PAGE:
The Story

Or How I Lost 50 Pounds and Became Just Another Mid-pack Age Grouper

Friends and family members sometimes tell me how they are impressed with my fitness and that they “could never do what you do.” That’s nonsense of course. The world is full of stories of people who lost tons of weight or underwent life-changing transformations to become world champions.

This is not one of those stories. Instead, this is a story of how one average dude with a job and kids struggled and failed and tried again to get to a pretty good place. I’m not a lifelong athlete; my high school athletic career was limited to playing on the golf team my freshman year. (I qualified 12/13 on the team, played in one match, and lost.)

In early 1993 I realized that I was a little out of shape and needed to do better. So I bought a pair of running shoes and began jogging laps around my apartment complex at 5:30 a.m. At first, I could only run one loop, or about 400 meters.

But I kept at it, and a few months later ran my first 5K. I have no idea how I did and results back then were not posted online so the world will probably never know.

I ran more 5Ks and eventually raced a few 10Ks, including the 1997 Cowtown where I ran 53:18 for 1125th overall. I had also become interested in the growing sport of triathlon so I picked up a bike and rode some.

But then life punched me in the face and I had to take a couple years off. By 1999 things were improving, so I got back on the bike and promptly broke my hip in a freak low-speed crash.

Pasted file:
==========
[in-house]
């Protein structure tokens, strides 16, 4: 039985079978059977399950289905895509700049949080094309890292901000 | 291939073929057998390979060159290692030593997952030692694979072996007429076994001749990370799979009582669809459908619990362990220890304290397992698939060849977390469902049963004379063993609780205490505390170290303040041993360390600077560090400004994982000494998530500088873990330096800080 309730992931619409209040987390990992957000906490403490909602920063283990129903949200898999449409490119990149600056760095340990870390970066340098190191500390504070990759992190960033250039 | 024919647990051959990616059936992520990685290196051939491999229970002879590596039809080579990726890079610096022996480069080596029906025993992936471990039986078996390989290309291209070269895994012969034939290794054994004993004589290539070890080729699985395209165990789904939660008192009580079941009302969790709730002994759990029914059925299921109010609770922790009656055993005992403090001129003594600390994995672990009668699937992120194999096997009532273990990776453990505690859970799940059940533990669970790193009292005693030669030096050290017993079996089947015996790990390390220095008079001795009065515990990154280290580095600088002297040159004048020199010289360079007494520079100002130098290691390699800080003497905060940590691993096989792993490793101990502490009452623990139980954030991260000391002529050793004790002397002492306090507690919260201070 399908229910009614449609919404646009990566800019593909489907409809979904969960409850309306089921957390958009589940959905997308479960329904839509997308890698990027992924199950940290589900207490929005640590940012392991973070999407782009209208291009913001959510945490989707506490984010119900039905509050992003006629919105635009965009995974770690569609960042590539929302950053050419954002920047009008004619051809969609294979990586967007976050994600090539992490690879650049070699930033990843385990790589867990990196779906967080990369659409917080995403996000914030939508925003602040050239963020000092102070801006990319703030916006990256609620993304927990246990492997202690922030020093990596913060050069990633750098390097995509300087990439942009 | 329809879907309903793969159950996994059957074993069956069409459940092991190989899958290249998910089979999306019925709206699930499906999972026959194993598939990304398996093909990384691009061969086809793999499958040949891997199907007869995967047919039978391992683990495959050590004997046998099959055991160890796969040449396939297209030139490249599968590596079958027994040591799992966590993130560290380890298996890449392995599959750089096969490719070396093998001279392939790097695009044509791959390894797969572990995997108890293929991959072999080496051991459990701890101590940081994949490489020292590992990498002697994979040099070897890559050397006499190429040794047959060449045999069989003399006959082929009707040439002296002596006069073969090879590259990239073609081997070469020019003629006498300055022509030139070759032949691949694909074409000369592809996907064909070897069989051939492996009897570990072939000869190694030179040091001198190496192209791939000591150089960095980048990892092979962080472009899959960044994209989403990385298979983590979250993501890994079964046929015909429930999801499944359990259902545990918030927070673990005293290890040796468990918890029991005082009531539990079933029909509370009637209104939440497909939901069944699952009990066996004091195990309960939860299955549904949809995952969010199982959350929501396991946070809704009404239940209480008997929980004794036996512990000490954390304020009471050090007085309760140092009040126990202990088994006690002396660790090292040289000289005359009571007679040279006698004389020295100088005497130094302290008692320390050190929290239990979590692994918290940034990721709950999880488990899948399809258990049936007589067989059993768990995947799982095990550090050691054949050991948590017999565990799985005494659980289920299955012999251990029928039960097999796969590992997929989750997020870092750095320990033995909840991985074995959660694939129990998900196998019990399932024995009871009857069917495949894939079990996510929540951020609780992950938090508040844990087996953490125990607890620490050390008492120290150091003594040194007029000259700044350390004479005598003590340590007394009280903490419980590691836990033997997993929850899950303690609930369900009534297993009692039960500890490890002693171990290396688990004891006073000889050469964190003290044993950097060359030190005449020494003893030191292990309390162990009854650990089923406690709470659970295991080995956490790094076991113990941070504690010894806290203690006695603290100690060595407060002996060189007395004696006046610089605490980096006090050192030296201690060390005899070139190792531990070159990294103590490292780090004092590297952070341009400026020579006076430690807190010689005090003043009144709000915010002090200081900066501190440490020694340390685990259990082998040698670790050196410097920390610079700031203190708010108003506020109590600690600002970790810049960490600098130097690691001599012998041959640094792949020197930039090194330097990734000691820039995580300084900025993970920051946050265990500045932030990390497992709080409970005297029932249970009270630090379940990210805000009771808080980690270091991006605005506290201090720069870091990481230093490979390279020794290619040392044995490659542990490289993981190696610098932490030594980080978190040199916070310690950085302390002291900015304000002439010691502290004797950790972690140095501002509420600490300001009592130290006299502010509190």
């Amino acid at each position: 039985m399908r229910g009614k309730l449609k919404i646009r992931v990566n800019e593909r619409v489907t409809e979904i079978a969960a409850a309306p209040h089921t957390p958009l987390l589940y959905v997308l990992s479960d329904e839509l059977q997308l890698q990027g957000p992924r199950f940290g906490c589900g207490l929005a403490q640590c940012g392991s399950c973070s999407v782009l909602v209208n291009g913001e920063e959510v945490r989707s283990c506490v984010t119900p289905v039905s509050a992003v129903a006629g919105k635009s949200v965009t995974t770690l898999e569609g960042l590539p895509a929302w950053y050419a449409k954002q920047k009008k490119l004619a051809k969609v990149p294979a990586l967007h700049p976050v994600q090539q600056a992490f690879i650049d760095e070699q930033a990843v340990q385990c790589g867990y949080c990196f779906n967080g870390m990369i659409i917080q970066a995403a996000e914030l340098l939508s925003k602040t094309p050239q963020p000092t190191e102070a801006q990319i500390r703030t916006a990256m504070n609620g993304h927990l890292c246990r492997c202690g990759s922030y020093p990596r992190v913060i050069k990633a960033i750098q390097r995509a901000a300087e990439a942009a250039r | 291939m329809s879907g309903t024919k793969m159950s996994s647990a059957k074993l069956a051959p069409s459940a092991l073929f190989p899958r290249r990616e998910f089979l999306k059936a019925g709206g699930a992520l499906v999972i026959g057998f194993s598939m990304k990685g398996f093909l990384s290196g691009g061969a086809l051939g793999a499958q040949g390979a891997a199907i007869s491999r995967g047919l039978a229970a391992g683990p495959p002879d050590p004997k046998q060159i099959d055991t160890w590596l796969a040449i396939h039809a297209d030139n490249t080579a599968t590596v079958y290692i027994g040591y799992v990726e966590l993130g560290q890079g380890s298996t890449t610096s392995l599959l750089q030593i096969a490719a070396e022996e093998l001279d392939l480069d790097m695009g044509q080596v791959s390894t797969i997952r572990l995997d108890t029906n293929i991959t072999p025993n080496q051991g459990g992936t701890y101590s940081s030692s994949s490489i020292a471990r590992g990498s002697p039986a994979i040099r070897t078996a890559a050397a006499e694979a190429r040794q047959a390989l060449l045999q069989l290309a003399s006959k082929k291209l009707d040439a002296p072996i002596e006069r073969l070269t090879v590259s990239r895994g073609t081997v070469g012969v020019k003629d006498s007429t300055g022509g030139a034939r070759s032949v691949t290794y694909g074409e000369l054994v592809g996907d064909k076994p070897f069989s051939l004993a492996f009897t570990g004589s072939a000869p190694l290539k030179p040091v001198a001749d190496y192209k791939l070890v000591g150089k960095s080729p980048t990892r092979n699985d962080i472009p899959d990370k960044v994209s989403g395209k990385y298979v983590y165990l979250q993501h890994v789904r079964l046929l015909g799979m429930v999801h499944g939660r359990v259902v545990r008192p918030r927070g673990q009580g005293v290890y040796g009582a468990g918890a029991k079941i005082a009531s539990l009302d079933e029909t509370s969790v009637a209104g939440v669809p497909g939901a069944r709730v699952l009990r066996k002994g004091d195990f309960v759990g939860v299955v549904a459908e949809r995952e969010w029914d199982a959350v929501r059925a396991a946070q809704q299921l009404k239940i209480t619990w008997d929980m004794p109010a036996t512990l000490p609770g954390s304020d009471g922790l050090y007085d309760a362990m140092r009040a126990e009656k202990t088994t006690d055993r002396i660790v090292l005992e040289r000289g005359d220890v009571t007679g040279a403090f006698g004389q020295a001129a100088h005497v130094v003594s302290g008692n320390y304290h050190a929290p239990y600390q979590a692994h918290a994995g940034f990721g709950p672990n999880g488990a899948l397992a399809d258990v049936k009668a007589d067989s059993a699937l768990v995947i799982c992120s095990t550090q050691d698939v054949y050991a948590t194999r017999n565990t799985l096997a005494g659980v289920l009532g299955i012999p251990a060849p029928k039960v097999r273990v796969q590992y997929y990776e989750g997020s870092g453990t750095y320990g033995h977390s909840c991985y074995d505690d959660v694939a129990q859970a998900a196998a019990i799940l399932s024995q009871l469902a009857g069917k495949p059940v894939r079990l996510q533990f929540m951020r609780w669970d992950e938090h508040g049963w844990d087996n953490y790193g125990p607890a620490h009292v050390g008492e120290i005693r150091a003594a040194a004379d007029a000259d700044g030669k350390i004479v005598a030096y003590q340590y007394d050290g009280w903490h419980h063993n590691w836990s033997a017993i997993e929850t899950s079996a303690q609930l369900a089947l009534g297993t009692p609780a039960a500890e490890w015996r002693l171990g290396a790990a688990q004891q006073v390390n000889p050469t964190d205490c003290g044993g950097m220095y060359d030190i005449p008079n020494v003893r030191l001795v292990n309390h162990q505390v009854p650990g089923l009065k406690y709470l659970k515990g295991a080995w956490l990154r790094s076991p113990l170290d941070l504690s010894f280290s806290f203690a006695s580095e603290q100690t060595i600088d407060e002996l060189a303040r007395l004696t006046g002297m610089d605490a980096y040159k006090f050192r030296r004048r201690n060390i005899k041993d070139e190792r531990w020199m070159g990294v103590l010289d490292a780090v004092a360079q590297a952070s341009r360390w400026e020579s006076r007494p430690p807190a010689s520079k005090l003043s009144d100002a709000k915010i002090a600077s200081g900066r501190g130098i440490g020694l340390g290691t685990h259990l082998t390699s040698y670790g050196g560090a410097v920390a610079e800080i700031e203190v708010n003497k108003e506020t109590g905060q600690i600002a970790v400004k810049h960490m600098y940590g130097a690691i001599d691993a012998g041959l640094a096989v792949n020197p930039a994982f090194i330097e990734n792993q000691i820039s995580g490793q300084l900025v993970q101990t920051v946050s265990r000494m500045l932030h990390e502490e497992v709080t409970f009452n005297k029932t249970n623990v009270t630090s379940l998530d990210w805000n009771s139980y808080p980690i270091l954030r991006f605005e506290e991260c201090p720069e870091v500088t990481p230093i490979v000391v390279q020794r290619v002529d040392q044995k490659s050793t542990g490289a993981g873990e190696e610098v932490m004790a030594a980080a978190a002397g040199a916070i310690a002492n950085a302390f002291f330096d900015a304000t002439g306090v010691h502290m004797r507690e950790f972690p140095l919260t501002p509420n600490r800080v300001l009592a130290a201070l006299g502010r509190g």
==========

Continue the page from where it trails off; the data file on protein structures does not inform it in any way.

Photo of me in 2010 and me running a race in 2021
Me in 2010 vs 2021

Twelve years later, I weighed a whopping 100 kg – or right around 220 pounds. I was recently divorced and realized that I should probably consider losing some weight. So I signed up for the gym and started going a few nights a week. I even paid for a few personal training sessions and eventually began to see some progress.

I bought a mountain bike and started riding again, then decided to give running a try. In early 2013 I bought some trail shoes and on the coldest day of the year ran my first trail at Austin’s Mary Moore Searight park.

I still weighed too much, but I was out there doing something. And it paid off – I had lost 15 pounds and kept it off. In 2014 I finally completed a duathlon and the next year ran my first 25K trail race.

Two years after that I finished the Palo Duro Canyon 20K in just over two hours, which was good for 11th in my age group. On race day I weighed a little less than 80 kg – I had lost 45 pounds!

There have been setbacks – I’ve been injured, including a shoulder fracture in a 2017 trail race, some life events, and general calamity. But the main thing is that I’ve set goals and have kept going back to it, even after a few months off.

Today I’ve kept all that weight off and with the help of my new coach am stronger and fitter than I have ever been. I’ve found that my interests and goals have changed; these days I’m more focused on road events than trail ones and am going all in on duathlon for the ‘22 season.

It’s taken me 10 years of fits and starts to get here, and some days I still don’t want to go out and run or ride my bike. But even the pros have those days – it’s natural for everyone to lose a little motivation. But the most important thing is to set achievable goals that you are interested in doing. If you hate running, then don’t sign up for a 5K!

And you don’t need a ton of expensive equipment or gym memberships. Remember, I started with a pair of shoes back in ’93. There are tons of exercise routines you can do without any equipment at all. Just take it slow, and it’s always a good idea to check in with your doc before getting started.

I have no world-beating aspirations. I like running and riding my bike and the excitement of an occasional race. If I do well, great! If not, then no big deal (though doing well is always the better option.) My income doesn’t depend on my winning races and yours probably doesn’t either.

As the saying goes, “you do you.” Fitness isn’t that hard: find something you like and keep at it a little at a time. Little goals lead to big success, so get out there and try something new!